Baking and Cooking

posted Nov 5, 2011, 4:41 PM by jj pionke
You might be asking yourself what the title of this post has to do with library school, well let me tell ya.  The University of Michigan is a pretty high pressure learning environment.  Just recently, as in today, there was a discussion on one of the community lists that talked about whether or not grades matter at all, especially because this program is focused on professional development rather than academic theory.  Having said that, for someone like me, grades do matter, not just because I want to remain in academia but because grades give me a bar to shoot for.  As an undergrad, about a million years ago, I wasn't as diligent about grades, not that I was partying or causing trouble, I just didn't try as hard as I could have and I definitely didn't try as hard as I could have in classes that I didn't like. 

Here, I am trying my hardest like I have never tried before.  It's not necessarily that I want to get straight As, even though that would be really nice, it's more that I want to learn every little thing that I can while I am here whether that is in a classroom or out of it.  Having said all that, the pressure is just enormous, but I knew that coming into this.  I have definitely had my ups and downs where I have just wept in frustration or gleefully hit submit on an assignment that I knew I had nailed.  Part of the coping mechanism that I have developed is the Sunday baking.  

I have often taught the film Stranger Than Fiction and at one point, Ana, who owns a bakery tells Harold that she had gotten into Harvard Law and that "I made oatmeal cookies... peanut butter bars...dark chocolate macadamia nut wedges, and everyone would eat and stay happy and study harder and do better on the test and more and more people started coming to the study groups and I'd bring more snacks and I was always looking for better and better recipes until soon it was ricotta cheese and apricot croissants and mocha bars with a almond glaze and lemon chiffon cake with zesty peach icing. And at the end of the semester I had twenty seven study partners, eight Mead journals filled with recipes and a D average. So I dropped out. I just figured if I was going to make the world a better place I would do it with cookies."  Though I certainly have no intention of dropping out or even of becoming a master baker, Ana's speech has always struck me as important, not just because she's tattooed and a rebel but because she understands on some fundamental level that you can't change the world.  You can only change the small part of it that you live in.  Even the great humanitarians, who are known the world over and who receive the Nobel Peace Prize will tell you that being famous for bravery and resistance, isn't about being famous, it's about righting a wrong, about trying to make their own little section of the world a better place.  Ana makes the world a better place by dropping out of law school and opening up a bakery.  I keep my sanity by baking on Sundays.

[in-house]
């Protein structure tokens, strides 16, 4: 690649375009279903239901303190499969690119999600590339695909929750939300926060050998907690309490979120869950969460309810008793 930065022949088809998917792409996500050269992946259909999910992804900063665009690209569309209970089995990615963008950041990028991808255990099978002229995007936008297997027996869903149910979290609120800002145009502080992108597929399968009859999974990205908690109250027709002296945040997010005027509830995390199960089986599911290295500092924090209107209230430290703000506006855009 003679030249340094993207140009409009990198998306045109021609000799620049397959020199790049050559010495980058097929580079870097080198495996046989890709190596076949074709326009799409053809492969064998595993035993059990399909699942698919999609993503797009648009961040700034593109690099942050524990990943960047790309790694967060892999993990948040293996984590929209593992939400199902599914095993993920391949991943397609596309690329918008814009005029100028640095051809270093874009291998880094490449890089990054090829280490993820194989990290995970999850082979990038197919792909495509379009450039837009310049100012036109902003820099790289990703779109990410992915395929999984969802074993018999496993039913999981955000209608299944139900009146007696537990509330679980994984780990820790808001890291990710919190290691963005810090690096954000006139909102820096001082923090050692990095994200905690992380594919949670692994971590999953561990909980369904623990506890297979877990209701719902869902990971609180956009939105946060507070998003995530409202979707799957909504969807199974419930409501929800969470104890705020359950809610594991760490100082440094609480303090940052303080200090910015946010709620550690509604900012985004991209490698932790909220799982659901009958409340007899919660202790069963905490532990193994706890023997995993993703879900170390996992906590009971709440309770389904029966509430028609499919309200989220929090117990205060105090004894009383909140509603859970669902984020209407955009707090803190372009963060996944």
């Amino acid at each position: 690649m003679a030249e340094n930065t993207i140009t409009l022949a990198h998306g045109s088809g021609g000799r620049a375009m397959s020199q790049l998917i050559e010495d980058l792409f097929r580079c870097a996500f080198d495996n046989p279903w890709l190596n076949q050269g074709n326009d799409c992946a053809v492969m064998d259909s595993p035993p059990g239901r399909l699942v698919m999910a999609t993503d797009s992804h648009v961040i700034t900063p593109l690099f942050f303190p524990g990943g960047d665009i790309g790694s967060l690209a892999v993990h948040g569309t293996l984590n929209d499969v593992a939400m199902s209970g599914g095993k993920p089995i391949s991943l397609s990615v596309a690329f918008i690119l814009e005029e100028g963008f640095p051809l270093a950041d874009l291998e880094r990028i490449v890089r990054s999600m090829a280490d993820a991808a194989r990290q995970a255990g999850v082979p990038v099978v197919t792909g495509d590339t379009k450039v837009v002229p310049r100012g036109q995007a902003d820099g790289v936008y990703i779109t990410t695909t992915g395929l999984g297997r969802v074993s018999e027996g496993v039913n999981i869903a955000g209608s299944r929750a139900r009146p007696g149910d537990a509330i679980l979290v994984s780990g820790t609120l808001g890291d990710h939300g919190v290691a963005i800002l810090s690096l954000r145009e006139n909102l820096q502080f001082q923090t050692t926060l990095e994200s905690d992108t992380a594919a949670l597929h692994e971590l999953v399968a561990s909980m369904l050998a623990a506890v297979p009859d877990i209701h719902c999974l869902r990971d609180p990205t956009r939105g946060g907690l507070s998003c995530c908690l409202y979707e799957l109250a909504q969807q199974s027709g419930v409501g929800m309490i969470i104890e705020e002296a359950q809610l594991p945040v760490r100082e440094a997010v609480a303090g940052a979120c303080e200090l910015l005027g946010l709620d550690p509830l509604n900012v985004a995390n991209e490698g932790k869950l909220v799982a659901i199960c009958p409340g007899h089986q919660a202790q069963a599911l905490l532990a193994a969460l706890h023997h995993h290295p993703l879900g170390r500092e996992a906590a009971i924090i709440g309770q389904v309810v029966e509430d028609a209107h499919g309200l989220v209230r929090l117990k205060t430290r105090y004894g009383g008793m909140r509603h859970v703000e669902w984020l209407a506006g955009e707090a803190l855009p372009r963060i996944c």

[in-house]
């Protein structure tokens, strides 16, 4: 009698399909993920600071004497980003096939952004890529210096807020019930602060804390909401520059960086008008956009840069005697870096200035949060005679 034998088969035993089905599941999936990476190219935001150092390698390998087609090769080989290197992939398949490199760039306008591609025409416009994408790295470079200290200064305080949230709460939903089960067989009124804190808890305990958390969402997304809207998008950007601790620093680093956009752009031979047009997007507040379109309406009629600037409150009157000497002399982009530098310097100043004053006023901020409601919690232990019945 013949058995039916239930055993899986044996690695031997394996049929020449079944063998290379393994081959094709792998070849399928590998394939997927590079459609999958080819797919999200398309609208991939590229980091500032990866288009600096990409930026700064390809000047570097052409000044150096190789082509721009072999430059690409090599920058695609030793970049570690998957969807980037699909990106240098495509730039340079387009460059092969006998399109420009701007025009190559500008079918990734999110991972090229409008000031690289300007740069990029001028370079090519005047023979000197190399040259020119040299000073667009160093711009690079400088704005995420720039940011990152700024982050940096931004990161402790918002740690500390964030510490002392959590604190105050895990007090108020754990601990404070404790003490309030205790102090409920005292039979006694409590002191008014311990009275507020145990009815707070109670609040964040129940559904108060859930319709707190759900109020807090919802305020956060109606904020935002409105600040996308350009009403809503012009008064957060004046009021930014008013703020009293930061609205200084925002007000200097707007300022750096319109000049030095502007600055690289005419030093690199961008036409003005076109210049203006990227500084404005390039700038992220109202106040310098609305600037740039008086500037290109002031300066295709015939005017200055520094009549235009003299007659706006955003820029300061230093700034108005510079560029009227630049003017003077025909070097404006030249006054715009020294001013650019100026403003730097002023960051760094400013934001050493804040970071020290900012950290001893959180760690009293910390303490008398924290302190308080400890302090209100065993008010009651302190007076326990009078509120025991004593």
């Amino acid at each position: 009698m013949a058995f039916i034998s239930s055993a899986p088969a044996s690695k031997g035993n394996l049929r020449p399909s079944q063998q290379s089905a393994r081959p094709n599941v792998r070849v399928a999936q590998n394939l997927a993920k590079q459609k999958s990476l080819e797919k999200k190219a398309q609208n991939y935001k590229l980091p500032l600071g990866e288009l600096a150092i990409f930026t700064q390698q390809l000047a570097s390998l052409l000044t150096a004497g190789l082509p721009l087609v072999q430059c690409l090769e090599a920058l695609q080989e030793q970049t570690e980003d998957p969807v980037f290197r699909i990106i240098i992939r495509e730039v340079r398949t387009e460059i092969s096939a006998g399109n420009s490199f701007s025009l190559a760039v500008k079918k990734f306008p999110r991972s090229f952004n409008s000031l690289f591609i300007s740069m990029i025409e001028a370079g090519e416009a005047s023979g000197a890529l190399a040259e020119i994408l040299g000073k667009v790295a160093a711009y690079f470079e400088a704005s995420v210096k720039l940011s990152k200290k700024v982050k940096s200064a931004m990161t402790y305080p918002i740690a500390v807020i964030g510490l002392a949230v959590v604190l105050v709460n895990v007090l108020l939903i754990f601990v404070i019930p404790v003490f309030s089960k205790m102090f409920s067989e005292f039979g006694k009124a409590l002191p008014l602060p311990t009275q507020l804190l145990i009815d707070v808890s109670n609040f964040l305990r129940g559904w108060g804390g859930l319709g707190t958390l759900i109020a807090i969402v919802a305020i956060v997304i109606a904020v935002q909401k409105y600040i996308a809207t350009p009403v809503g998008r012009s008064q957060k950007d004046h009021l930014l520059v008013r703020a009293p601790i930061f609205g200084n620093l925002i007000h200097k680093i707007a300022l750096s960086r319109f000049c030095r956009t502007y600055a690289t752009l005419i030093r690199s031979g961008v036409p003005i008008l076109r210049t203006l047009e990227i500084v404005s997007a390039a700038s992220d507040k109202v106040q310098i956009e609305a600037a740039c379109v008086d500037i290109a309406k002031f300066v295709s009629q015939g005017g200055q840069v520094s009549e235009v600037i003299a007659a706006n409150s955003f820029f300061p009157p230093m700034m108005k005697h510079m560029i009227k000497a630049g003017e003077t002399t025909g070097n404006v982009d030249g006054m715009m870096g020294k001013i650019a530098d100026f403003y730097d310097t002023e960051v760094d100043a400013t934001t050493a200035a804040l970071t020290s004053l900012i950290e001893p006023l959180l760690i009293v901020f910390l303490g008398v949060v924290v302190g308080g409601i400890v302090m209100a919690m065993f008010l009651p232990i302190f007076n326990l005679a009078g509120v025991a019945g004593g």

Sometimes the baking doesn't come out right, but it's usually still mostly edible so I consider it a victory.  Over the course of a week here, besides reading hundreds of pages, attending lectures, teaching, and sifting through a mountain of email, by the time the week is over, I feel disheartened and baking something, especially when it turns out well, reminds me that it's ok and everything is going to be alright.

I don't eat all my baking of course.  There is just too much of it.  I could freeze plenty of it but that's not the point either.  Mostly, I take the baked goods to school and leave them in the School of Information office as a sign of appreciation.  I've baked for my 501 group too.  Seeing the pleasure on people's faces as they eat my baked goods helps make me feel better too.  It helps me feel less alone and more like even though we are all busy and stressed out, people can still appreciate a scone or a cookie or a slice of pie.  There is still good in this world.  I won't be dropping out to open up a bakery, nor do I think I will ever have the width and breadth of recipes that Ana has, but I don't need to.  Baking just about anything is enough.
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